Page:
The Upside of Educating

One of the benefits of being a teacher is that every so often you come across great discounts for educators. This weekend (and up until Tuesday) Borders offered an educator’s discount of 25% off all books, CDs, and DVDs. (I don’t know if that’s nation-wide or just in my area.) On Friday night they had a “reception” for teachers, which consisted of an employee manning a table with cookies and teacher’s guides and posters; I picked up a free copy of Madeline l’Engle’s “Wrinkle in Time” (which I read in the 6th grade, so it’s about due for a re-reading — and I hope I can get my step-kids to read it) as well as posters for the last Harry Potter book and Dinosaurs. We have a loft where the kids’ computer is set up, so I decided to decorate it with these and a couple of other posters I have (a timeline of scientific discoveries and a mp of the human genome).

Even with a bag full of teacher freebies at my side and a steep discount, though, I ended up spending way too much — and loving it. I picked up a bunch of children’s books, including Sing Down the Mountain by Scott O’Dell (of Island of the Blue Dolphins fame), Charles de Lint’s young adult noel Little (Grrrl) Lost, Neil Gaiman’s new collection of short stories M is for Magic, and a couple of others. I’m really looking forward to reading these and sharing them with my step-kids!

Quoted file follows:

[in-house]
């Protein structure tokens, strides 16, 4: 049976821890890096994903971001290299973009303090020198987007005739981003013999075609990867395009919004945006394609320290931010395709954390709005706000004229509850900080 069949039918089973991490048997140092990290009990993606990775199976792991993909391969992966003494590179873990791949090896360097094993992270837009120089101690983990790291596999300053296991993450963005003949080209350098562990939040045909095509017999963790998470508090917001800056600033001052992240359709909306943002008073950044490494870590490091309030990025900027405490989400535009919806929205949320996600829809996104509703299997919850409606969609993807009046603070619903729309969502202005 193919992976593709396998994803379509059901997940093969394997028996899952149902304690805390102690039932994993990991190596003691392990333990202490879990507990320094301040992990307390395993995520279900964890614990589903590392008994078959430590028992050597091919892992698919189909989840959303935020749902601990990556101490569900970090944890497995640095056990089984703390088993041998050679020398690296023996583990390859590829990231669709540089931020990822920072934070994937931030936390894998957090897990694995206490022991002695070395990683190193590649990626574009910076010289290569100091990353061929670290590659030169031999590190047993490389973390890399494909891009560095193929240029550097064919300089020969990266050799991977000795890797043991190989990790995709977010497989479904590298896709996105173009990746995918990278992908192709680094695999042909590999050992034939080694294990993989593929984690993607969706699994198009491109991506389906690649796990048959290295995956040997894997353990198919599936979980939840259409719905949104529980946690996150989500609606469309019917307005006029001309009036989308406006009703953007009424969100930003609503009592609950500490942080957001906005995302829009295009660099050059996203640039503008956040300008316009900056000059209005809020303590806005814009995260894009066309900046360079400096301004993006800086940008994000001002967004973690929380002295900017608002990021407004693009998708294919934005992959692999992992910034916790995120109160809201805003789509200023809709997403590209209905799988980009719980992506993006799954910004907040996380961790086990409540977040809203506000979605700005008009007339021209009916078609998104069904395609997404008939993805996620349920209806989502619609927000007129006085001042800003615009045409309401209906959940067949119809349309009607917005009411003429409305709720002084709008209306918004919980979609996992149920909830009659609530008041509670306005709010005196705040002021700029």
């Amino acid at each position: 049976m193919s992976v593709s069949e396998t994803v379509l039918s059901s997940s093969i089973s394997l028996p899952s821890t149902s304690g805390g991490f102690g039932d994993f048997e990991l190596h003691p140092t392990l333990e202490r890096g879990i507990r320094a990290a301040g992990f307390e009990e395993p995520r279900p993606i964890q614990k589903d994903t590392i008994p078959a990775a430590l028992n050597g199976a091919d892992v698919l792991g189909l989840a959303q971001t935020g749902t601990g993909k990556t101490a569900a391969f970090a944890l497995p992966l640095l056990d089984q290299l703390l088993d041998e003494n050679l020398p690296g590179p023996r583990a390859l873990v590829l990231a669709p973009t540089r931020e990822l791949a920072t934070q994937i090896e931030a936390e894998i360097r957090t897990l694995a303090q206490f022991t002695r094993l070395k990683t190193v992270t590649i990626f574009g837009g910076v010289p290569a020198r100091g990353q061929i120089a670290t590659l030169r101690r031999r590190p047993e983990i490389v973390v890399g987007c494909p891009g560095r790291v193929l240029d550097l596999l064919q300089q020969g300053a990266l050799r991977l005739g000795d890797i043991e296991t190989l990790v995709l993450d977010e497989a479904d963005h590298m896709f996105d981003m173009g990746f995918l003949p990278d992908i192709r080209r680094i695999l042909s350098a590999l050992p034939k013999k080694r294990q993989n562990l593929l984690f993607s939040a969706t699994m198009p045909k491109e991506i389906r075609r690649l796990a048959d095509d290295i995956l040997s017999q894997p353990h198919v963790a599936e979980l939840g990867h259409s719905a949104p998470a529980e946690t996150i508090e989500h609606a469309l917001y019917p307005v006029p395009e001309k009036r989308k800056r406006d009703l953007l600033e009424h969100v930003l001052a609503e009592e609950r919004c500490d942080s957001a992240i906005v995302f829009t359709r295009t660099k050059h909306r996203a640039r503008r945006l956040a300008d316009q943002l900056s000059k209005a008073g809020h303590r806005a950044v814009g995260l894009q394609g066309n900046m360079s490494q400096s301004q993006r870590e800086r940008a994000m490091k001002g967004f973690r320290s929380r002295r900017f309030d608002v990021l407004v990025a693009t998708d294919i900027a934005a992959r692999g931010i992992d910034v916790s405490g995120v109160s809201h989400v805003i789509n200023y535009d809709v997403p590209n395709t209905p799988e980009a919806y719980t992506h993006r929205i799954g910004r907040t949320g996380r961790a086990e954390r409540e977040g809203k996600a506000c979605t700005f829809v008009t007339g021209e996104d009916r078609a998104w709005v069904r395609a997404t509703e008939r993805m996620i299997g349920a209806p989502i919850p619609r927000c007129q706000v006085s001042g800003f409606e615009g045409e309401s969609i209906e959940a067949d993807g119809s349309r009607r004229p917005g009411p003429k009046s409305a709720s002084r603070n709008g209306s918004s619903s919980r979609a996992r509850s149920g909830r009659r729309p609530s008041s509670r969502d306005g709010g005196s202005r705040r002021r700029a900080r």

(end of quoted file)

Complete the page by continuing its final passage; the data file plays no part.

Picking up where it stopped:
I did find myself in an unexpected awkward moment, though — my 11-year old step-daughter somehow came across Uncle Tom’s Cabin and, even more unexpectedly, wanted to get it. Now, Uncle Tom’s Cabin is somewhere around 700 pages and written in fairly dry 19th century language. As much as I’d like to see her read it, I’m pretty sure she’d run out of steam after a hundred pages or so. So do I discourage her from taking on a “serious” work of major historical importance, or do I let her try and possibly fail? I have pretty strong feelings about challenging kids with material that is beyond them so they grow into the material, and I’m also not against failure as a general rule, but still — this is Uncle Tom’s Cabin we’re talking about, really demanding reading.

Well, I compromised. I told he that we’d check it out of the library next week. Since she’s got a couple of other books on her todo list in the meantime, she probably won’t finish it in the 6 weeks (3 weeks and a 3-week renewal) the library allows, but if she likes it, we can go back and get her a copy. It’s not expensive — I’m more worried about having that huge brick of a book that we’d have to find a place for (with several heavy readers in the house, shelf space is at a premium!) than the couple of dollars I’d save by buying it with the discount.

All the kids got something, though — she got the second book in the series she’s reading now, my 12-year old stepson got a book about drawing dragons, and my 5-year old stepson got a Power Rangers coloring book (which I suspect interested him more for the two plastic Power Ranger figures that came with it than for the coloring, though he did color a few pictures before bedtime). My partner got some knitting books out of the deal, and me, I got a ton of books to review in the coming weeks here at StepDadding.

It pays to be a teacher. We’re underpaid, overworked, and constantly held up as the root of all America’s social problems, but we get pretty good discounts from time to time.

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